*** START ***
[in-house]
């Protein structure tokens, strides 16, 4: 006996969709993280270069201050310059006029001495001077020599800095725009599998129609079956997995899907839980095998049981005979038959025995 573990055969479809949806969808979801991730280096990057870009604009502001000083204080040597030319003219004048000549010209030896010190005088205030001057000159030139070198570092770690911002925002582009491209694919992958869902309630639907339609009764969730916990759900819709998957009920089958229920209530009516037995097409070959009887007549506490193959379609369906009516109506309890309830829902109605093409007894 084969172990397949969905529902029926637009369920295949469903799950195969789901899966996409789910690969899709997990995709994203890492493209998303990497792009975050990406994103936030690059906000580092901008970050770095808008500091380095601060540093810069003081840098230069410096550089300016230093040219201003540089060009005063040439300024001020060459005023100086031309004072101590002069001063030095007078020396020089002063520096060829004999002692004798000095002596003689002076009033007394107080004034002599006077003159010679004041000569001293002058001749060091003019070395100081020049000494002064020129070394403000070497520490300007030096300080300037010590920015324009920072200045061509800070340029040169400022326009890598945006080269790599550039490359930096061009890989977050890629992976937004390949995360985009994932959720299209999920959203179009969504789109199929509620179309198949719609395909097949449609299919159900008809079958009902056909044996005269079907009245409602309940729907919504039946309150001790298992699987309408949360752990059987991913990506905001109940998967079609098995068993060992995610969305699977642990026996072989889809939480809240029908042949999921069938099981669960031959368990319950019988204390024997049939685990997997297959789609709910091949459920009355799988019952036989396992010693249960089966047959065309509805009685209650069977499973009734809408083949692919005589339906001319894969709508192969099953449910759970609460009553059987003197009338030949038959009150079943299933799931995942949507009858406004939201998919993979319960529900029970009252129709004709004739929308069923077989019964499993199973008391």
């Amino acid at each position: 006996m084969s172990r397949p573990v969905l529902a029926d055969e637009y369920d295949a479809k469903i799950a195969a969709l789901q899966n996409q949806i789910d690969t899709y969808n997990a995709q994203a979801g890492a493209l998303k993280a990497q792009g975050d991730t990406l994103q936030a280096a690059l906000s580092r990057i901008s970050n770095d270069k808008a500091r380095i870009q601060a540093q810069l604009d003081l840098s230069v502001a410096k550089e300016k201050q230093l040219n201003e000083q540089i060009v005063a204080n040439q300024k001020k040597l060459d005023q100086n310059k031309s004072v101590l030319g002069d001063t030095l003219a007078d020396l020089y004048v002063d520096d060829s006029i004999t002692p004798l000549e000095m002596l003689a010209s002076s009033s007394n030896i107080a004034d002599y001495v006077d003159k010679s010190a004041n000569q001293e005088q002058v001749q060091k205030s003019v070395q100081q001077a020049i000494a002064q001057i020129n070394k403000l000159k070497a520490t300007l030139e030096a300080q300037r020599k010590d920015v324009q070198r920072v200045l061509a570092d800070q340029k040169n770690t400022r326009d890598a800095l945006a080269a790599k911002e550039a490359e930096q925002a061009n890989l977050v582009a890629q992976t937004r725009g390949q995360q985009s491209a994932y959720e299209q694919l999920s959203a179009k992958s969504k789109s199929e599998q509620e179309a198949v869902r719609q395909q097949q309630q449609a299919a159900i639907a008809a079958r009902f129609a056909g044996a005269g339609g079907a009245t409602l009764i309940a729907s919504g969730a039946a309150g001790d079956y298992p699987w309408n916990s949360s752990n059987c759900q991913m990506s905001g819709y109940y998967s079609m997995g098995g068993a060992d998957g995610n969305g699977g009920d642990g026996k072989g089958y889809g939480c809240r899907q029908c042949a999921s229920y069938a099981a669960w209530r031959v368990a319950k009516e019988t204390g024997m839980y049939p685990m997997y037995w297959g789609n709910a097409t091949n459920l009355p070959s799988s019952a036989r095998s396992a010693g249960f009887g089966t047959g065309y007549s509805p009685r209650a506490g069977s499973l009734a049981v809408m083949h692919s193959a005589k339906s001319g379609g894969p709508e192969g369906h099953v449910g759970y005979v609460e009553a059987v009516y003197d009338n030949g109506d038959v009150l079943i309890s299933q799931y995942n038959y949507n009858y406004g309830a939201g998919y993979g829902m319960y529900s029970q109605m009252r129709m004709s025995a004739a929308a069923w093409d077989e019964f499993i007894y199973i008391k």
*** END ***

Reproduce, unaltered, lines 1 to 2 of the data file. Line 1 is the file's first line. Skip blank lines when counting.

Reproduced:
[in-house]
């Protein structure tokens, strides 16, 4: 006996969709993280270069201050310059006029001495001077020599800095725009599998129609079956997995899907839980095998049981005979038959025995 573990055969479809949806969808979801991730280096990057870009604009502001000083204080040597030319003219004048000549010209030896010190005088205030001057000159030139070198570092770690911002925002582009491209694919992958869902309630639907339609009764969730916990759900819709998957009920089958229920209530009516037995097409070959009887007549506490193959379609369906009516109506309890309830829902109605093409007894 084969172990397949969905529902029926637009369920295949469903799950195969789901899966996409789910690969899709997990995709994203890492493209998303990497792009975050990406994103936030690059906000580092901008970050770095808008500091380095601060540093810069003081840098230069410096550089300016230093040219201003540089060009005063040439300024001020060459005023100086031309004072101590002069001063030095007078020396020089002063520096060829004999002692004798000095002596003689002076009033007394107080004034002599006077003159010679004041000569001293002058001749060091003019070395100081020049000494002064020129070394403000070497520490300007030096300080300037010590920015324009920072200045061509800070340029040169400022326009890598945006080269790599550039490359930096061009890989977050890629992976937004390949995360985009994932959720299209999920959203179009969504789109199929509620179309198949719609395909097949449609299919159900008809079958009902056909044996005269079907009245409602309940729907919504039946309150001790298992699987309408949360752990059987991913990506905001109940998967079609098995068993060992995610969305699977642990026996072989889809939480809240029908042949999921069938099981669960031959368990319950019988204390024997049939685990997997297959789609709910091949459920009355799988019952036989396992010693249960089966047959065309509805009685209650069977499973009734809408083949692919005589339906001319894969709508192969099953449910759970609460009553059987003197009338030949038959009150079943299933799931995942949507009858406004939201998919993979319960529900029970009252129709004709004739929308069923077989019964499993199973008391």